Twenty-year-old tour guides dressed in traditional kimonos attend a purification ceremony to celebrate Japan's Coming of Age Day at Tokyo's Meiji Shrine on Jan 8, 2016. Since tour guides will be busy working on Japan's national holiday Coming-of-Age Day on January 12, the company had a ceremony for them ahead of time. (Photo/Chinanews.com)
The China National Tourism Administration, the country's top tourism regulator, released a series of regulations on Thursday that clarify improper behavior and detailed punishments for tour guides. Those violating the rules could have their licenses revoked and face fines up to 20,000 yuan ($3,000), according to the new regulation scheduled to take effect on Jan 1. Beijing Youth Daily commented on Monday:
The misbehavior of tour guides ranges from coercing tourists into shopping at businesses during a tour to steering clients to forbidden activities such as gambling, drugs and prostitution. Such activities are explicitly prohibited by the new regulation.
Full implementation of the new rules will add more teeth to the tourism law enacted four years ago. Like unruly tourists, who now face being blacklisted, something that could affect their future trips even their credit records, misbehaving tour guides should also be subject to a similar blacklist system as well as receiving any of the new penalties warranted.
That said, guides blacklisted for coercing their clients to shop, verbal abuse of them and abandoning clients halfway through a tour, are less likely to repeat their mistakes after receiving both punishments and rectification orders. Those who fail to rectify their behavior should be banned from working as tour guides indefinitely.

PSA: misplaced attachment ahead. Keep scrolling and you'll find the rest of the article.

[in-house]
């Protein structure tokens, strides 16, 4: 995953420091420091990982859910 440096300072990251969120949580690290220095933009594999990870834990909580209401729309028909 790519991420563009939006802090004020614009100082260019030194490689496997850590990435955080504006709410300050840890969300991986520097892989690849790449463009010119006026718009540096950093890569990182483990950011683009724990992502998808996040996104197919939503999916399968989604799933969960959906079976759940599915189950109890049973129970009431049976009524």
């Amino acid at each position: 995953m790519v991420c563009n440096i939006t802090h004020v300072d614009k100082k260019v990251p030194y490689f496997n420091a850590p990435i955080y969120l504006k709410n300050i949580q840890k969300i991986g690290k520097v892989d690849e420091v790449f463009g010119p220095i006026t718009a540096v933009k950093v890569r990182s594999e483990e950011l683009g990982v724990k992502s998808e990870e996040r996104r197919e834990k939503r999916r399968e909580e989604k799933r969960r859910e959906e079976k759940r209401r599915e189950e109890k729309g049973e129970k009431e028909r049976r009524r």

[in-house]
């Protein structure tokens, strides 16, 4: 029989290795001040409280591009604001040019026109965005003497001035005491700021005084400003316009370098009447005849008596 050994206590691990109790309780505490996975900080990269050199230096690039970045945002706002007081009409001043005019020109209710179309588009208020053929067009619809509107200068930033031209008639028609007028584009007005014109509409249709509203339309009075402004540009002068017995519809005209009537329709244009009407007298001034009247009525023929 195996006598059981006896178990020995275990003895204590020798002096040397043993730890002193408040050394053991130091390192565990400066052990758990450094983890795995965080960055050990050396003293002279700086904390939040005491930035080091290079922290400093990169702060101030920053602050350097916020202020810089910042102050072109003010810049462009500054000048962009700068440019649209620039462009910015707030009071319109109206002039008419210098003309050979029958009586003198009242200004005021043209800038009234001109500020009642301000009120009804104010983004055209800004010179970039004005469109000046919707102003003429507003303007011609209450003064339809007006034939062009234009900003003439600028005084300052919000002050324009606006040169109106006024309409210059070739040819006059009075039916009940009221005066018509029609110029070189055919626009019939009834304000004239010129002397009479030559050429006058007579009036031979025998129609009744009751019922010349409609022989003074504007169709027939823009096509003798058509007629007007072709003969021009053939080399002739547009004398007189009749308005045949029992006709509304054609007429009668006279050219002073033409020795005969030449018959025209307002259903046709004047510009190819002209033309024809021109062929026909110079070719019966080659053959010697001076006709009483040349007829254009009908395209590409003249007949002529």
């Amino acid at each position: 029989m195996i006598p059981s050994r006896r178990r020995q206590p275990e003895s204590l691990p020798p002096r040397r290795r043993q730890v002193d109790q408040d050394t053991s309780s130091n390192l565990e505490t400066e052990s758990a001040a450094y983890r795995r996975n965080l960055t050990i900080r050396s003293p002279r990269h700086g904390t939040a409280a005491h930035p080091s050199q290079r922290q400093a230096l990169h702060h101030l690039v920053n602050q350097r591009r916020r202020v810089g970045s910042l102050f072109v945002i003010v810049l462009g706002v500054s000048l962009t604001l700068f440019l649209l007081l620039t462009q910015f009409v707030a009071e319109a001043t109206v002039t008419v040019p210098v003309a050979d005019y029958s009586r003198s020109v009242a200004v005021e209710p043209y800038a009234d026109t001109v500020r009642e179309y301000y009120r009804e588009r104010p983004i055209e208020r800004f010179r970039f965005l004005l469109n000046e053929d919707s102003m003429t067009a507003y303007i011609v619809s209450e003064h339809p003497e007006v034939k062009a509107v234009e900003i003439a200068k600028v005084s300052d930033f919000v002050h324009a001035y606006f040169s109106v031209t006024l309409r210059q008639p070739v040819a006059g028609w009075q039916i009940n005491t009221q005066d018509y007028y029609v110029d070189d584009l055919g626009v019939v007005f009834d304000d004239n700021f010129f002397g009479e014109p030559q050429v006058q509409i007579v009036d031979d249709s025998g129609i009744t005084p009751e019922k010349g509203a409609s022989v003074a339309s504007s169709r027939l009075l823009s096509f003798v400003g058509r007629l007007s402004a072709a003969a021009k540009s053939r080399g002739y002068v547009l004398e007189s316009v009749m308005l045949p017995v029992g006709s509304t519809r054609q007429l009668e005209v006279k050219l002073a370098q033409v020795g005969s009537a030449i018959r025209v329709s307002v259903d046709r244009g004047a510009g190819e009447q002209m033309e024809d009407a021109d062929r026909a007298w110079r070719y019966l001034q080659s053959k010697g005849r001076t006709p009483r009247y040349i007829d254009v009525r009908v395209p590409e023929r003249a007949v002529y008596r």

More detailed rules are called for to supplement a series of regulations issued in 2001, which stipulated that guides who were found in violation of the law should have points deducted from their annual scores.
Encouraging quality online tourist services could be another solution. Thanks to the rise of internet-based service sector, guide-on-demand services are now preferred and there have rarely been any complaints about such services, since the "freelance guides" earn their pay largely through satisfying their clients rather than getting kickbacks.
Free of the "task" of luring customers to buy things they do not want, a popular means of gaining kickbacks, they have more incentive to offer a proper service. That the new regulation on tour guides allows "freelancers" to apply for licenses through tourism organizations instead of travel agencies only, means tourists will be better served.